Taiwan's allies to condemn China at U.N.: SVG prime minister

08/11/2022 10:55 PM
To activate the text-to-speech service, please first agree to the privacy policy below.
From left: Foreign Minister Joseph Wu, SVG Prime Minister Ralph Gonsalves, and Premier Su Tseng-chang. CNA photo Aug. 11, 2022
From left: Foreign Minister Joseph Wu, SVG Prime Minister Ralph Gonsalves, and Premier Su Tseng-chang. CNA photo Aug. 11, 2022

Taipei, Aug. 11 (CNA) Saint Vincent and the Grenadines (SVG) and Taiwan's other diplomatic allies are drafting a joint statement to condemn China's military coercion against Taiwan, which will be issued at the United Nations soon, visiting SVG Prime Minister Ralph Gonsalves said Thursday.

China's threats against Taiwan are "wrong in international law and wrong in international morality," Gonsalves said while meeting with Taiwan's Premier Su Tseng-chang (蘇貞昌) at the Executive Yuan in Taipei.

The statement will address the "unreasonable, disproportionate and wholly wrong conduct of the PRC," he said.

China should resolve its disputes with Taiwan through civilized conversation, he said, adding that threatening to start a war is "totally unacceptable."

SVG stands with Taiwan in its attempts to defend itself and resist a hegemony meddling in its internal affairs, he said, praising the resolve shown by Taiwanese in protecting their homeland in the face of a military threat.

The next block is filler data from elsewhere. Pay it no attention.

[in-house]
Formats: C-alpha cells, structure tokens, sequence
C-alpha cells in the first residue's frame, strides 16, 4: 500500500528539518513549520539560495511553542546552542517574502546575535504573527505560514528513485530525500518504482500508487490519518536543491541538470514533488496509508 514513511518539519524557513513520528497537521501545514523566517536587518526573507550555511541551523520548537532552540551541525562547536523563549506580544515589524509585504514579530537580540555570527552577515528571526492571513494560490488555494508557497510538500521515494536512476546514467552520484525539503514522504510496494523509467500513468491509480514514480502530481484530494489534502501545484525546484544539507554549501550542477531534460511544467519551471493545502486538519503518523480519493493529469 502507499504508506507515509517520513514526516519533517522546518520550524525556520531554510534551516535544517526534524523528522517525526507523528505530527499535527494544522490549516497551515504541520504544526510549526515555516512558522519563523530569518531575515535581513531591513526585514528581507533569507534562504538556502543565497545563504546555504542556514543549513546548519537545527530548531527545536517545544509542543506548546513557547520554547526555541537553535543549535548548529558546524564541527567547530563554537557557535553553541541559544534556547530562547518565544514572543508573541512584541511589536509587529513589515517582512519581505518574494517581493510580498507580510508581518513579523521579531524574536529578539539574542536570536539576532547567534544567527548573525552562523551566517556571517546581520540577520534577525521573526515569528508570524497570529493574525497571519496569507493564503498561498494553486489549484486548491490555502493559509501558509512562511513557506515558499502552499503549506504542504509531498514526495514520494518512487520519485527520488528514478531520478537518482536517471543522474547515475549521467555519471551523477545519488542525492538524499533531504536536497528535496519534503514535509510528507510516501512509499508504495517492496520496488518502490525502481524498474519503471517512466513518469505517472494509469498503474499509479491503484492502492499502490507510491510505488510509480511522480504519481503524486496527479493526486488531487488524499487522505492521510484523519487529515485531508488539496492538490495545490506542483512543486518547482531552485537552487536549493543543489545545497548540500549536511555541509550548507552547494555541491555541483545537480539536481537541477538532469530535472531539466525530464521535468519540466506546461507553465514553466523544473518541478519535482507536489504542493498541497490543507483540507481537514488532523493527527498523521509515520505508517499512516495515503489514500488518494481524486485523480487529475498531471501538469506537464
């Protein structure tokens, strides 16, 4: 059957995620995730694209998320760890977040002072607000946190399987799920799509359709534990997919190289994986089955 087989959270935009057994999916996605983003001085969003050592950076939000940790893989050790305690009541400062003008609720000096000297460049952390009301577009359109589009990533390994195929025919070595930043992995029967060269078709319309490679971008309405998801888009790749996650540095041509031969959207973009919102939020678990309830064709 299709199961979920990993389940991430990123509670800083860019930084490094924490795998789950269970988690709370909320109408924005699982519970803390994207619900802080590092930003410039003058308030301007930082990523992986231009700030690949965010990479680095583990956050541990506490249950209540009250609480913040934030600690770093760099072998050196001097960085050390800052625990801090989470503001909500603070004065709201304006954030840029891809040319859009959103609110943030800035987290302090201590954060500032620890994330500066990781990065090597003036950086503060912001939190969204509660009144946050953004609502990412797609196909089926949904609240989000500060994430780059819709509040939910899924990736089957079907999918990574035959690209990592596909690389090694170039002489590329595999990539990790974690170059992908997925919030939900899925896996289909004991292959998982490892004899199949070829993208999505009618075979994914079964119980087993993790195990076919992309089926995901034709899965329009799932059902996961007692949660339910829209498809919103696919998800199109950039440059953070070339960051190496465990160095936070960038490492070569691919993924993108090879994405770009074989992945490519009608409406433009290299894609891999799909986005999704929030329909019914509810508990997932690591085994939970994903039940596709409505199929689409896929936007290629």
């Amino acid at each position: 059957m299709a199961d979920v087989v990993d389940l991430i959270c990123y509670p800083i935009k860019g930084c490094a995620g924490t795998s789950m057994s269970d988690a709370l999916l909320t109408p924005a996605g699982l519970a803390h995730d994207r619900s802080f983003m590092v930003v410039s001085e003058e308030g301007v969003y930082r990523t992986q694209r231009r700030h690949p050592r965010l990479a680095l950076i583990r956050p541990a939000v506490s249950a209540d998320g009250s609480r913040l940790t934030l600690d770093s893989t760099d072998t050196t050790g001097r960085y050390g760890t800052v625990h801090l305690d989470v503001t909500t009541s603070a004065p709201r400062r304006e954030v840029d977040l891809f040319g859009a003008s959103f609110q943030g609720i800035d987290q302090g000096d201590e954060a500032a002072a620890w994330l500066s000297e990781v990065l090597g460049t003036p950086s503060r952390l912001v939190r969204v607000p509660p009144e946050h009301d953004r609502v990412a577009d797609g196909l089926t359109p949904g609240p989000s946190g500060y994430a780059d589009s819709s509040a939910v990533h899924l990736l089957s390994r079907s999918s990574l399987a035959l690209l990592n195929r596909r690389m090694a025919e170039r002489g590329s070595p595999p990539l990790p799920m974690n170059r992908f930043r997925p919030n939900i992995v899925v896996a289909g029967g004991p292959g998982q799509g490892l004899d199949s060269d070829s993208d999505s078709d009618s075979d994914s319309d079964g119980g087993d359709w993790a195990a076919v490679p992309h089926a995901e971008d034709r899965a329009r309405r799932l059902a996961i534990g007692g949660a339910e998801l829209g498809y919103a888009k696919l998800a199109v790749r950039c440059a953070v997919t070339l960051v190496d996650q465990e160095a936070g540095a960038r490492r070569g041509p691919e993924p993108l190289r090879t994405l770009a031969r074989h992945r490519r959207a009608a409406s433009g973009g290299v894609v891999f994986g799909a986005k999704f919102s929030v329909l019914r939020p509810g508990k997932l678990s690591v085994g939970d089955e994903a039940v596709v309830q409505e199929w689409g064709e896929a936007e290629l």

Although SVG is a small country, it will not remain silent over China's bullying of Taiwan, he said.

He praised President Tsai Ing-wen's (蔡英文) leadership, saying she is leading Taiwan to a better future.

Su thanked Gonsalves for his remarks and SVG's pledge to speak up for Taiwan at the U.N.

He echoed Gonsalves' remarks about Tsai, saying that her leadership is why Taiwan has been able to keep its composure in the face of military threats.

Gonsolves, who arrived in Taiwan on Sunday for a six-day visit at a time of heightened tensions across the Taiwan Strait, has stressed that his visit is intended to show solidarity with Taipei

(By Lai Yu-chen and Sean Lin)



FEATURE/Taiwan braces for sustained Chinese pressure

Aug. 18: 51 Chinese warplanes, six warships spotted near Taiwan: MND

Aug. 18: 90% of people in Taiwan opposed to Chinese drills: Survey

Aug. 18: Chinese warship detected near Taiwan missile testing site: Navy

Aug. 18: U.S. trade talks can help counter China 'coercion': Cabinet official

Aug. 17: 50% of Taiwanese believe U.S. could help if China attacks: poll

Aug. 16: China using U.S. lawmakers' visit as excuse for latest drill: Taiwan

Aug. 16: China 'overreacting' to peaceful visits to Taiwan: U.S. official

Aug. 15: U.S. senator praises Taiwan for restraint amid Beijing coercions

    We value your privacy.
    Focus Taiwan (CNA) uses tracking technologies to provide better reading experiences, but it also respects readers' privacy. Click here to find out more about Focus Taiwan's privacy policy. When you close this window, it means you agree with this policy.